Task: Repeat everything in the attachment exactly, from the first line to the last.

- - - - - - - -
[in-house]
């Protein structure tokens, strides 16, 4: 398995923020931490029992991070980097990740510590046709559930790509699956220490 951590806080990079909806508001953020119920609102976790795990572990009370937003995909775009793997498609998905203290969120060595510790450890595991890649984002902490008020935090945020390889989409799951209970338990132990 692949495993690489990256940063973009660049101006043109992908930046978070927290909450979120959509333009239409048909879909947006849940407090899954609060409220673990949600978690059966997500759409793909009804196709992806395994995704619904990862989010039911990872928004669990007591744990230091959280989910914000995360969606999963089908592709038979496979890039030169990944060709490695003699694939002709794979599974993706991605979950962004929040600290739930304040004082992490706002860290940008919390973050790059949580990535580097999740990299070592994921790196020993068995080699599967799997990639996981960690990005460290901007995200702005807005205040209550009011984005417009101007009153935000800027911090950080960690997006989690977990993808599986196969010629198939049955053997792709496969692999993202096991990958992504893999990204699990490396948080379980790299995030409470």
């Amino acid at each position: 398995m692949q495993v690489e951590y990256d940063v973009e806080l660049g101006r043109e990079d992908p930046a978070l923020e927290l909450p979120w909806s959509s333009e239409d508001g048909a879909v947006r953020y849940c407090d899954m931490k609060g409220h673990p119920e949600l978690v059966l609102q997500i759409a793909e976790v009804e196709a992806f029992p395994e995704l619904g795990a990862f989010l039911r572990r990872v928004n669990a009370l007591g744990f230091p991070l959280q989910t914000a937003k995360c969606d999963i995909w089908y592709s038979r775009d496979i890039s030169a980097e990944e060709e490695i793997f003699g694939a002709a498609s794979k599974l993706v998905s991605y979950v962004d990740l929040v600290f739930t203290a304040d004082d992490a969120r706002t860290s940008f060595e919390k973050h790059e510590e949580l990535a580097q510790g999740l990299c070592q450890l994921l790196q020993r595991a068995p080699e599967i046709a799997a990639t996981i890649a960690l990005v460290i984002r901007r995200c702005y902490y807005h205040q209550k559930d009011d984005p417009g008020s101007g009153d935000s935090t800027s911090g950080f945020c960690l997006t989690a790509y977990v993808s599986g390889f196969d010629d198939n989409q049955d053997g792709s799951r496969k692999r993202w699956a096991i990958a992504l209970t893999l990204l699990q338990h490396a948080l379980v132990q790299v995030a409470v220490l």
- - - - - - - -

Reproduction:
[in-house]
């Protein structure tokens, strides 16, 4: 398995923020931490029992991070980097990740510590046709559930790509699956220490 951590806080990079909806508001953020119920609102976790795990572990009370937003995909775009793997498609998905203290969120060595510790450890595991890649984002902490008020935090945020390889989409799951209970338990132990 692949495993690489990256940063973009660049101006043109992908930046978070927290909450979120959509333009239409048909879909947006849940407090899954609060409220673990949600978690059966997500759409793909009804196709992806395994995704619904990862989010039911990872928004669990007591744990230091959280989910914000995360969606999963089908592709038979496979890039030169990944060709490695003699694939002709794979599974993706991605979950962004929040600290739930304040004082992490706002860290940008919390973050790059949580990535580097999740990299070592994921790196020993068995080699599967799997990639996981960690990005460290901007995200702005807005205040209550009011984005417009101007009153935000800027911090950080960690997006989690977990993808599986196969010629198939049955053997792709496969692999993202096991990958992504893999990204699990490396948080379980790299995030409470």
């Amino acid at each position: 398995m692949q495993v690489e951590y990256d940063v973009e806080l660049g101006r043109e990079d992908p930046a978070l923020e927290l909450p979120w909806s959509s333009e239409d508001g048909a879909v947006r953020y849940c407090d899954m931490k609060g409220h673990p119920e949600l978690v059966l609102q997500i759409a793909e976790v009804e196709a992806f029992p395994e995704l619904g795990a990862f989010l039911r572990r990872v928004n669990a009370l007591g744990f230091p991070l959280q989910t914000a937003k995360c969606d999963i995909w089908y592709s038979r775009d496979i890039s030169a980097e990944e060709e490695i793997f003699g694939a002709a498609s794979k599974l993706v998905s991605y979950v962004d990740l929040v600290f739930t203290a304040d004082d992490a969120r706002t860290s940008f060595e919390k973050h790059e510590e949580l990535a580097q510790g999740l990299c070592q450890l994921l790196q020993r595991a068995p080699e599967i046709a799997a990639t996981i890649a960690l990005v460290i984002r901007r995200c702005y902490y807005h205040q209550k559930d009011d984005p417009g008020s101007g009153d935000s935090t800027s911090g950080f945020c960690l997006t989690a790509y977990v993808s599986g390889f196969d010629d198939n989409q049955d053997g792709s799951r496969k692999r993202w699956a096991i990958a992504l209970t893999l990204l699990q338990h490396a948080l379980v132990q790299v995030a409470v220490l």